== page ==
State v. HopkinsAnnotate this Case
486 N.W.2d 809 (1992)
STATE of Minnesota, Respondent, v. Richard G. HOPKINS, Appellant.
Court of Appeals of Minnesota.
June 30, 1992.
*810 Hubert H. Humphrey, III, Atty. Gen., St. Paul, Michael O. Freeman, Hennepin County Atty., Gary S. McGlennen, Asst. County Atty., Minneapolis, for respondent.
John Stuart, State Public Defender, Susan J. Andrews, Asst. Public Defender, St. Paul, for appellant.
Considered and decided by RANDALL, P.J., HARTEN and SCHULTZ, JJ.[*]OPINION
This appeal is from a resentencing order entered following the discovery of an error in appellant's criminal history score. We affirm as modified.FACTS
Appellant Richard Hopkins was charged with first and second degree criminal sexual conduct for engaging in sexual penetration and contact with seven-year-old V.H. over a six-month period. Appellant was also charged with first and second degree criminal sexual conduct for sexual contact with another young victim. Appellant pleaded guilty to the charge of first degree criminal sexual conduct involving V.H., and a count charging second degree criminal sexual conduct against the other victim. The remaining two charges were dismissed. There was no agreement as to sentence.
At the sentencing hearing, appellant argued for a downward dispositional departure. He presented the results of several examinations by psychologists, who concluded he was amenable to treatment. Also, Alpha House, a treatment center, *811 stated appellant was a candidate for treatment and had been accepted into the program. Appellant also had a report from V.H.'s attorney indicating it was in the best interests of V.H., and in accord with her wishes, that appellant not be incarcerated. Appellant's wife testified on behalf of a dispositional departure. The mother of the other victim supported incarceration. The state argued for an upward durational departure. The trial court imposed a presumptive sentence of 122 months for the first degree criminal sexual conduct conviction and a consecutive 21-month sentence for the second degree criminal sexual conduct conviction.
Hopkins later filed a motion for correction of his sentence. He argued his criminal history score should have been zero instead of three because he had been discharged from prior sentences in Colorado without a felony conviction resulting. The state does not dispute appellant's argument that his Colorado "crimes" should result in zero points. Thus we assume for purpose of analysis that appellant's correct criminal history score at the time of sentencing was zero. Appellant petitioned for resentencing on the first count to a term within the presumptive range of 81 to 90 months.
At the first hearing on the resentencing motion, the trial court indicated it had originally calculated the appropriate sentence based on different factors and said that, although it reviewed the sentencing guidelines, the guidelines did not necessarily control the decision. The trial court stated, in effect, that the guidelines can be used, after the fact, to justify a sentence the trial court independently deems appropriate. The trial court described the guidelines as "highly manipulative." The trial court continued the matter to a second hearing. At that hearing, the state urged the court to retain the original sentence of 122 months by means of an upward departure if necessary. Appellant repeated his arguments for a reduced presumptive or a downward dispositional departure.
At the final hearing, the trial court decided to retain the original sentence of 122 months for Count I. The trial court indicated that if the sentence was viewed as an upward departure, he found two aggravating factors, the abuse of a position of trust, and multiple sexual acts on different occasions. Appellant argued the aggravating factors cited were inappropriate but concentrates his argument on the issue that no upward departure may be imposed upon resentencing when no record supporting an upward departure was made at the original sentencing.ISSUES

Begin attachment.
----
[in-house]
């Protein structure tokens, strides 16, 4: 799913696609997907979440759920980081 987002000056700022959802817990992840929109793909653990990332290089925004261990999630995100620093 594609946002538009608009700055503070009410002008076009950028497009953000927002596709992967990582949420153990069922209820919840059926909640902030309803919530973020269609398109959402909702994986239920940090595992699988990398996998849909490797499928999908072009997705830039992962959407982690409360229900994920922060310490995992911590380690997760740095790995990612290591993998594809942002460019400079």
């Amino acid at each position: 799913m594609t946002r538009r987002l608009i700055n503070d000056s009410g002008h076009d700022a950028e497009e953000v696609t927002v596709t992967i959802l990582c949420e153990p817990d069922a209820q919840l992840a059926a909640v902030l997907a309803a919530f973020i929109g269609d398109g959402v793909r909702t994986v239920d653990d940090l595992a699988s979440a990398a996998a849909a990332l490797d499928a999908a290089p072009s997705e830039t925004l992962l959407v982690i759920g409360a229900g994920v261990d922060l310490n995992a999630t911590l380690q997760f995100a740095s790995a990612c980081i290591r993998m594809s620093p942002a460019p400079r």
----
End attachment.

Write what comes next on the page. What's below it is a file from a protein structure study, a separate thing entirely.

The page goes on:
1. Did the trial court exceed its authority by imposing an upward departure upon resentencing when no reasons for departure had been given at the original sentencing hearing?
2. Did the trial court abuse its discretion in declining to depart dispositionally?
3. Was execution of the second sentence a dispositional departure?ANALYSIS I. Upward departures on a resentencing
Appellant argues the trial court had no authority to impose an upward durational departure, in response to the resentencing motion, when no reasons for departure had been given at the original sentencing. See generally Williams v. State, 361 N.W.2d 840, 844 (Minn.1985). Appellant argues that the supreme court has closed the door on such retroactive departure reasoning in State v. Thieman, 439 N.W.2d 1, 7 (Minn.1989). We agree.
The court in Thieman noted the general rule from Williams, 361 N.W.2d at 844, that if no reasons for departure are stated on the record at the time of sentencing, no subsequent departure is allowed. Thieman, 439 N.W.2d at 7. In Thieman, the supreme court held a departure in the form of consecutive sentencing could not be upheld based on reasons for departure stated only after the sentencing. Id. The trial court had originally imposed consecutive sentencing because he thought it was permissive *812 under the guidelines. Id. The court stated:We do know that the court intended to issue the presumptive sentence, and to allow it now to amend retroactively its reasons and depart from the guidelines is contrary to Williams.
There is no indication in the record that the trial court intended to impose an upward departure when appellant was originally sentenced. The court, the prosecuting attorney, and defense counsel agreed the presumptive sentence was 122 months (based on an erroneous criminal history score) and the trial court imposed the presumptive sentence.